Dyslexia affects about four out of ten people, one out of ten severely. It affects three times as many boys as it does girls. It is often referred to as a hidden disability, due to the fact that there can often be no obvious, outward manifestations of the problem. Sometimes the most overt symptoms are behavioral, as the individual struggles to deal with what can be an intensely frustrating condition. A condition that is more often than not inadequately or inappropriately handled in learning institutions, the workplace and the broader society in general. Even at home. The fact that so many dyslexia-sufferers are successful in whatever they do is arguably - at least in part - the result of good, old-fashioned true grit.
1 Born of Biology
Dyslexia is not the result of brain damage, laziness or delinquency, as was often (mistakenly) believed in the not too distant past. Rather, it is born of biology, and is often hereditary. Scientists suspect a single - yet to be isolated gene - is to blame, which results in unusual wiring of the brain. A contributing factor may be lipid metabolic abnormalities. Lipids are the fatty substances that insulate neurons - much like the way electrical cable is insulated with a plastic material - and keep them firing effectively. The net result of the above is that dyslexics process written language differently from people without the disability.
2 Brain Areas
Recent studies show less activity in an area of the brain called the angular gyrus in dyslexics than in those without. The AG is the part of the brain believed to decode the mass of symbols, letters and words we encounter each day into language. Dyslexics probably compensate by using other areas of the brain, for example the area associated with spoken language towards the front of the brain, hence the tendency to mouth words when reading. Another fascinating anomaly is the fact that girls process written language with both sides of their brains, whereas boys only use the left side. Which of course potentially can have very serious consequences in the case of brain trauma.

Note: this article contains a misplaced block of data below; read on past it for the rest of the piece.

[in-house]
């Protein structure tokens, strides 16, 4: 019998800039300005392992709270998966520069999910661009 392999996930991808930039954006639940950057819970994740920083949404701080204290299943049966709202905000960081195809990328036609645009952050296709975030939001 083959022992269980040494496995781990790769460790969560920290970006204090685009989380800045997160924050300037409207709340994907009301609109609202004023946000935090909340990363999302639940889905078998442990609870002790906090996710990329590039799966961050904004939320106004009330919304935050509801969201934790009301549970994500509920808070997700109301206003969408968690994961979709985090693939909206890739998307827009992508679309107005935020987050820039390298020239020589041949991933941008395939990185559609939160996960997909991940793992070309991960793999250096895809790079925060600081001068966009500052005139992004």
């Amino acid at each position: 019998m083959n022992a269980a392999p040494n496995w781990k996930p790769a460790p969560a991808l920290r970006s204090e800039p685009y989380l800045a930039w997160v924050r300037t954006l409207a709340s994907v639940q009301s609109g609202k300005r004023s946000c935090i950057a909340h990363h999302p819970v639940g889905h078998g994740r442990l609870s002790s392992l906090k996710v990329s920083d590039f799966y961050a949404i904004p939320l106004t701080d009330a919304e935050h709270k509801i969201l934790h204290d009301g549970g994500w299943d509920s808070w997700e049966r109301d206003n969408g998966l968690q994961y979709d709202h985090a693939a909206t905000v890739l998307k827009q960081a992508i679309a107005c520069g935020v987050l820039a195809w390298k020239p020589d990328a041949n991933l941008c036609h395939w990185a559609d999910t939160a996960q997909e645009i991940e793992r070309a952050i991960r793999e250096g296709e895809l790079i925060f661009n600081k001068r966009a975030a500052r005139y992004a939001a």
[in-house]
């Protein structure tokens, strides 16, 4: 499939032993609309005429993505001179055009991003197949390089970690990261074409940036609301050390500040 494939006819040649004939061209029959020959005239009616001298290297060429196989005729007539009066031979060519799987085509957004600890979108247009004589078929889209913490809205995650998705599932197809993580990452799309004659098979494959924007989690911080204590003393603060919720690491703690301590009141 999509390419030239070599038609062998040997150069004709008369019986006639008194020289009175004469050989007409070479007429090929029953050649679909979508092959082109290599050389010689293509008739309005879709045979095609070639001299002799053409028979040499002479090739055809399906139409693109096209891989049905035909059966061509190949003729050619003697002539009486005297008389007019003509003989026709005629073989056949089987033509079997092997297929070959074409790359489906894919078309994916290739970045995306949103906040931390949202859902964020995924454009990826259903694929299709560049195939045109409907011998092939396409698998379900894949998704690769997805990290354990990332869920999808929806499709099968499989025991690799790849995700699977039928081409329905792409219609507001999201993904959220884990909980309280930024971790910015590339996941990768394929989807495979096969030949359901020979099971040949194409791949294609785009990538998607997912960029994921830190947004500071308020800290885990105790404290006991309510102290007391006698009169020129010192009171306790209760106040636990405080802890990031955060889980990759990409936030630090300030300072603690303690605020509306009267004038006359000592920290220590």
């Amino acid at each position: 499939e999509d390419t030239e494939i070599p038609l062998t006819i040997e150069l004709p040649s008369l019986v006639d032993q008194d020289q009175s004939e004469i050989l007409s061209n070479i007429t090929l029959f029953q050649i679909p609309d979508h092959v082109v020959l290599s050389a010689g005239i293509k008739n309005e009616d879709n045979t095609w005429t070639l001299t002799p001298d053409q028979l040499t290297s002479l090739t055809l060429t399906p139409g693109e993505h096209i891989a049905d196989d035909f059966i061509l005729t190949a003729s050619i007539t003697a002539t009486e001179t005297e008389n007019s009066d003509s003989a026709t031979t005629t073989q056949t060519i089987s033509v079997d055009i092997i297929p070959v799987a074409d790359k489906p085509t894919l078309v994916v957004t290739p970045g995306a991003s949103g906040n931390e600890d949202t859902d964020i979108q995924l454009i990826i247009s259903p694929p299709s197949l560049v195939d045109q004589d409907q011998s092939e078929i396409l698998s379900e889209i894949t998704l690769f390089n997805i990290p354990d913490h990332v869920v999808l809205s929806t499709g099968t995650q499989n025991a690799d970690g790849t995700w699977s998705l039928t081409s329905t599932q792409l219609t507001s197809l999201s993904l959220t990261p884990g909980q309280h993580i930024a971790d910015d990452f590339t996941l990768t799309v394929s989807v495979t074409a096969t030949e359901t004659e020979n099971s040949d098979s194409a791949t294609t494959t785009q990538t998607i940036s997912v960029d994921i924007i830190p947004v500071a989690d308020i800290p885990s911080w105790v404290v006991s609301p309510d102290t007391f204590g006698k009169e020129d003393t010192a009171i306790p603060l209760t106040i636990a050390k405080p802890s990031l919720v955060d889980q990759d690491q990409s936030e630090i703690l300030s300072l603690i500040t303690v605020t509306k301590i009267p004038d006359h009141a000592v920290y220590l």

3 The Genius Within
Paradoxically, dyslexics often have excellent intelligence and can be gifted in some ways. Perhaps the most famous example of this is Albert Einstein. There are countless other examples, from all walks of life and include such world-famous and historically important illuminaries as as World War II icon Sir Winston Churchill, heart-throb actor Keanu Reeves and super-entrepreneur Richard Branson. So, in a very real sense dyslexia can be considered a mixed blessing - presenting the sufferer with tremendous challenges but often with the brainpower and personality to soar above them.
4 'A' for Attitude
Emotional and social obstacles confronting dyslexia-sufferers can often be overwhelming and result in, at best, a retiring, reclusive personality and at worst, varying degrees and forms of delinquent behavior. Private as well as institutional attitudes are changing, but there is still a long way to go. This fact is underscored by such unfortunate statistics as a disproportionately large dyslexic prison population. Dyslexia-sufferers need and deserve all the people and technical support they can get. Spark-Space is well placed to take the lead in addressing the latter.
5 Spark-Space to the Rescue
Spark-Space is an exceptionally innovative new product from U.K.-based workplace dyslexia training company Right to Write. Essentially it is a highly visual, highly interactive word processor that intuitively accommodates the more random, explosive way dyslexics process and produce information. Users are able to brainstorm and capture ideas at speed by using the program's unique mind-mapping mode. Once this 'creative flood' has been captured, the structure and content of the document can be worked on at leisure and manipulated in a myriad of ways. Each idea box has an accompanying text window for building the text body.
For users who prefer an even more graphic approach, there is a substantial clipart library to replace the idea boxes with images, whether sourced directly from the library or imported from the web.
Spark-Space bridges the gap between spatial thinking and sequential output.
Spark-Space ... for the genius in you!